Euclid - Online edition

Eucalyptus campaspe

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Silver gimlet


Eucalyptus | Symphyomyrtus | Bisectae | Glandulosae | Contortae

Eucalyptus campaspe S.Moore, J. Linn. Soc., Bot. 34: 193 (1899).

T: Gibraltar, W.A., 1895, S.Moore 90; holo: BM; iso: K, MEL, NSW.
Mallet to 10 m tall, stems fluted. Non-lignotuberous.
Bark smooth throughout, shiny, greenish grey to yellow-brown, red-brown or coppery.
Branchlets copiously white-waxy, oil glands present in pith.
Juvenile growth (coppice or field seedlings to 50 cm): stems rounded in cross-section, glaucous; juvenile leaves always petiolate, opposite for 1 to 4 nodes then alternate, lanceolate-ovate, 5–8 cm long, 1.5–3.5 cm wide, glaucous.
Adult leaves alternate, petioles 0.7–2.5 cm long; blade lanceolate, 7–12 cm long, 0.8–2.5 cm wide, base tapering to petiole, margin entire, apex pointed, concolorous, dull, glaucous or grey to grey-green weathering to glossy, green, side-veins acute, reticulation usually moderate to dense and broken, intramarginal vein close to margin, oil glands highly irregular in shape, island or sometimes obscure.
Inflorescence axillary unbranched, peduncles flat, broadening apically, 0.5–1.5 cm long, buds 7 per umbel, shortly pedicellate (pedicels 0.1–0.4 cm long). Mature buds ovoid and obese (0.9–1.2 cm long, 0.6–1 cm wide), glaucous, scar present, operculum obtusely to acutely conical, stamens inflexed to varying degrees, anthers narrowly oblong, versatile, sub-basifixed, dehiscing by longitudinal slits, style long and straight, stigma blunt, locules 4(5), the placentae each with 8 vertical rows of ovules. Flowers white.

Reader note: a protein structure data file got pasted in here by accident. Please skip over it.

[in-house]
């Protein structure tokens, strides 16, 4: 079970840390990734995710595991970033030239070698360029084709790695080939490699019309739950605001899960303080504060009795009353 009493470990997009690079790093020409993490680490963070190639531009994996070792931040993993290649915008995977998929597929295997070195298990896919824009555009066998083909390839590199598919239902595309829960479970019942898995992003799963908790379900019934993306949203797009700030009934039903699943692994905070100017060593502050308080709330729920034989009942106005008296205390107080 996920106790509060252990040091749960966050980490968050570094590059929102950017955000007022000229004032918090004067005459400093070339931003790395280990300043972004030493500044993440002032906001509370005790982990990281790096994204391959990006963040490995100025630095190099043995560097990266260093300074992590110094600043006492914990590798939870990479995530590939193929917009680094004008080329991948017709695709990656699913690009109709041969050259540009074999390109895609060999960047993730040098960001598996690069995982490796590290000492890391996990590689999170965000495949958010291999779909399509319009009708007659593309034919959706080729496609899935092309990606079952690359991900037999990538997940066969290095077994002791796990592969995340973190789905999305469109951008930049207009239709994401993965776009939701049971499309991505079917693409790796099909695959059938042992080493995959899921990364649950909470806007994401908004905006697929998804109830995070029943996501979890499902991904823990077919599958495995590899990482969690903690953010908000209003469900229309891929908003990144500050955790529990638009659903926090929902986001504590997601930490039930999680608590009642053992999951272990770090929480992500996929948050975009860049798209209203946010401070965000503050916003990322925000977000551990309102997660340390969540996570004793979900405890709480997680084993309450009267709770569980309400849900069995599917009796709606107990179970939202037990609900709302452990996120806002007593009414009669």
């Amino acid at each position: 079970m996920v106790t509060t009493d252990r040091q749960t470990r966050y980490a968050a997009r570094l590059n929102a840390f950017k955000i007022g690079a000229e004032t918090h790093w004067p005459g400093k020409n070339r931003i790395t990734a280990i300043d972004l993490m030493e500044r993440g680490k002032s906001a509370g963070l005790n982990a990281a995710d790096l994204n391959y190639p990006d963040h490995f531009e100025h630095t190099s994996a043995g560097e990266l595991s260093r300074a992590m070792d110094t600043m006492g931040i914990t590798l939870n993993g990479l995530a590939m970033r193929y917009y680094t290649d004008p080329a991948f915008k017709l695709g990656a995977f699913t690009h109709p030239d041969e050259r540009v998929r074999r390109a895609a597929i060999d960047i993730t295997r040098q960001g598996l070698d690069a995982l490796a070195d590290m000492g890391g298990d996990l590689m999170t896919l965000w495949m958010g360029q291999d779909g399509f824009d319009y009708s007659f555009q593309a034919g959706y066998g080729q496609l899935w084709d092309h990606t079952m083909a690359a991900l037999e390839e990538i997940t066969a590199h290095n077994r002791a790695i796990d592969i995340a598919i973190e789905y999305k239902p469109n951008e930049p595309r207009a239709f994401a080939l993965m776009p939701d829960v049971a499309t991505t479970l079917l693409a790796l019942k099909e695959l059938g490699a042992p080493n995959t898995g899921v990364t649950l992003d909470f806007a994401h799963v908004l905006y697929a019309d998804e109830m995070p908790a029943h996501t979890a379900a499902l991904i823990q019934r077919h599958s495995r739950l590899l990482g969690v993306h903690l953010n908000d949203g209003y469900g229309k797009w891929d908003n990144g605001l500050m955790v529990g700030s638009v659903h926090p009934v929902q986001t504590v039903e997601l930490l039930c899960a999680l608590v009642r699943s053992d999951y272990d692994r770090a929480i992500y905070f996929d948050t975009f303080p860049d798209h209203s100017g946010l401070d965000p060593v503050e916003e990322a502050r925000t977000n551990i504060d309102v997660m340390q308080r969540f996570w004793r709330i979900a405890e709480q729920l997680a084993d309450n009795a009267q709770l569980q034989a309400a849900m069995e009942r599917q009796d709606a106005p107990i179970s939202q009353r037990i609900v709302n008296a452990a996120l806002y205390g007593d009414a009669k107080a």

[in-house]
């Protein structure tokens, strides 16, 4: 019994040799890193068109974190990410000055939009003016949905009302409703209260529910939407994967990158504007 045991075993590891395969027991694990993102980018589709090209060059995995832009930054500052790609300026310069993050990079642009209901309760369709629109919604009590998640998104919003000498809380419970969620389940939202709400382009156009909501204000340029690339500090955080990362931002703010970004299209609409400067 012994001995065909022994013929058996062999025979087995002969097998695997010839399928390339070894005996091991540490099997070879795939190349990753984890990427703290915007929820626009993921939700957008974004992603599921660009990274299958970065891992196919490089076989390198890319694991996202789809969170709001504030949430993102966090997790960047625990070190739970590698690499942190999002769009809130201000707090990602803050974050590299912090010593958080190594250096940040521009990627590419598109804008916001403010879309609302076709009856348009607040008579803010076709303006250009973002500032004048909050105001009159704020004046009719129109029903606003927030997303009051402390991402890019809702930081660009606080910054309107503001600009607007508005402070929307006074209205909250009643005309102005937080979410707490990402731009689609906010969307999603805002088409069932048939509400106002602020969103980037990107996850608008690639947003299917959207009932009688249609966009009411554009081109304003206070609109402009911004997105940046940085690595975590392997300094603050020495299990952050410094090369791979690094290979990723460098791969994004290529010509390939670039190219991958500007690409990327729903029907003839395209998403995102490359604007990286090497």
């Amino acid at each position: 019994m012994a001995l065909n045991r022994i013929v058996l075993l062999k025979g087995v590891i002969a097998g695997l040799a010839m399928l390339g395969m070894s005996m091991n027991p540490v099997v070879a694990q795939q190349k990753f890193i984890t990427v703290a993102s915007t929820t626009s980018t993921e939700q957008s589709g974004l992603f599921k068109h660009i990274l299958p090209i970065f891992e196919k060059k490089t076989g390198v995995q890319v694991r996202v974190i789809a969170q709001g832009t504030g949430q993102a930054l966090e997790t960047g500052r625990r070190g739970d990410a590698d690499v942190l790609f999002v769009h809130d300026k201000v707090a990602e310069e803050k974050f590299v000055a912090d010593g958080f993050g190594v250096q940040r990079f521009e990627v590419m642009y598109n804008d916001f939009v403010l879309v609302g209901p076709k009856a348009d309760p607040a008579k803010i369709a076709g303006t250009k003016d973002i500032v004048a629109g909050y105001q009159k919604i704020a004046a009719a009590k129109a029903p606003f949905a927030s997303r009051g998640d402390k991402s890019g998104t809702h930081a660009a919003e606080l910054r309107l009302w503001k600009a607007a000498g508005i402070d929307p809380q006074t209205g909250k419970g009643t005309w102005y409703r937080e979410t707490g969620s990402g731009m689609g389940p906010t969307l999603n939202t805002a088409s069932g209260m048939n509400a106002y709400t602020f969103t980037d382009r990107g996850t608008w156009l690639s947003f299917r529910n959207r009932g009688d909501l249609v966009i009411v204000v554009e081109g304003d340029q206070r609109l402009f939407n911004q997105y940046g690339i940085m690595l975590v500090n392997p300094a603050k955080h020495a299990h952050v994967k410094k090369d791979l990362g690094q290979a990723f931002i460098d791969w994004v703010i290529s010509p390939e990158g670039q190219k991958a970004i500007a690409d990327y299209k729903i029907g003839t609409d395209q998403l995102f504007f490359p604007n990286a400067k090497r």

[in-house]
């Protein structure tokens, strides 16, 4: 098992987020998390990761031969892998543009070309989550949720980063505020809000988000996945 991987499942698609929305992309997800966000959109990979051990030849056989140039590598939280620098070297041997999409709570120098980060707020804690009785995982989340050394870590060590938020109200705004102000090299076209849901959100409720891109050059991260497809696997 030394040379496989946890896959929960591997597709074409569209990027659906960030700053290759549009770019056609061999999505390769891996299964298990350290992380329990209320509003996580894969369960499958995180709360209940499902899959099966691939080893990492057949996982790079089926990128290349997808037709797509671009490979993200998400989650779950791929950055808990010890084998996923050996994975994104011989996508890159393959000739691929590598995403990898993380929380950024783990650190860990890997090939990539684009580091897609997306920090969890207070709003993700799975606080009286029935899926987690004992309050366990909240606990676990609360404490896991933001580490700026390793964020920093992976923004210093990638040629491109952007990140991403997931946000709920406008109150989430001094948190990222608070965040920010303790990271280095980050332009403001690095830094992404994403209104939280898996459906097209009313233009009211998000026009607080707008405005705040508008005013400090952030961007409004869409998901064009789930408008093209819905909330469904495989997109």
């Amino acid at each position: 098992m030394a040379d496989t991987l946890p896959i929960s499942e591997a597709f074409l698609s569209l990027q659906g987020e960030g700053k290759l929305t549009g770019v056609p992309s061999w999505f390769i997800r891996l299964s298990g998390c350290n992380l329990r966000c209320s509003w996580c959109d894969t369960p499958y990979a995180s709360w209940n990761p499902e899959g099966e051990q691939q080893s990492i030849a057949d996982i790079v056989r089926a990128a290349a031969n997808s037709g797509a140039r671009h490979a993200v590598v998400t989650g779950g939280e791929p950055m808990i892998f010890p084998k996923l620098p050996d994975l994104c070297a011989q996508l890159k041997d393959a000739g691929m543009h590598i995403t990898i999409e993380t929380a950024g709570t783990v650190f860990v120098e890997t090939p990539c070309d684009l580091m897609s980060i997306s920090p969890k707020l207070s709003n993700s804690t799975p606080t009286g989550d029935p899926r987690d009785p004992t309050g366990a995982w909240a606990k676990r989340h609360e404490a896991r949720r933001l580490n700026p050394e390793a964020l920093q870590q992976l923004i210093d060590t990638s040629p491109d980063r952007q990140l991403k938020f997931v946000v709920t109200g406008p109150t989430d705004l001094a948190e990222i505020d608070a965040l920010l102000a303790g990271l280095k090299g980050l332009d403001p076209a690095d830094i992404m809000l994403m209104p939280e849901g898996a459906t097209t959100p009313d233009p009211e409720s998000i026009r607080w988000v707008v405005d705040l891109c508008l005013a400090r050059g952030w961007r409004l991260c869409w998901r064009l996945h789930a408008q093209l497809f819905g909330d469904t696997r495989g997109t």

Fruit shortly pedicellate or sessile (pedicels 0–0.3 cm long), cupular to hemispherical or broadly and shallowly obconical, 0.5–1 cm long, 0.8–1.5 cm wide, disc level, valves 4(5), exserted.
Seeds mid-brown, 1–2 mm long, ovoid or flattened-ovoid, dorsal surface narrowly and closely fissured, margin closely toothed, hilum ventral. (Seedcoat often referred to as being honey-combed.)

Cultivated seedlings (measured at ca node 10): cotyledons Y-shaped (bisected); stems more or less square in cross-section, glaucous, sometimes warty; leaves always petiolate, opposite for 4 to 5 nodes then alternate, lanceolate, 4.5–7 cm long, 1–2.5 cm wide, dull, grey-green to slightly glaucous.
Flowering Time

Flowering has been recorded in April, August and December.


A small mallet endemic to the central goldfields of Western Australia, from Coolgardie to Kalgoorlie. The bark is always smooth, yellow-green, grey, or in season, rich coppery. The crown is conspicuously silver-grey while the individual adult leaves are glaucous or grey to grey-green but ultimately weathering to glossy, green. Buds are in sevens on prominently flattened peduncles, and buds and fruits are glaucous.

Eucalyptus campaspe belongs in Eucalyptus subgenus Symphyomyrtus section Bisectae subsection Glandulosae because the buds have two opercula, the cotyledons are bisected and the branchlets have numerous oil glands in the pith.

Within this subsection E. campaspe belongs to a small well known group, the gimlets (series Contortae), a group notable for the slender fluted, twisted shiny trunks The gimlets are further recognised by very irregular island oil glands in the leaves and irregularly and deeply fissured seed-coats.

The silver-greyish crown colour distinguishes E. campaspe from all the other gimlets. Both E. campaspe and E. ravida have conspicuously waxy branchlets but the latter has an olive-green crown with only the new growth glaucous, and smaller buds and fruit. The other gimlet species, E. creta, E. diptera, E. effusa, E. salubris, E. terebra and E. tortilis are non-glaucous. 

Origin of Name
Eucalyptus campaspe: after Campaspe, the mistress of Alexander the Great, allusion unknown.
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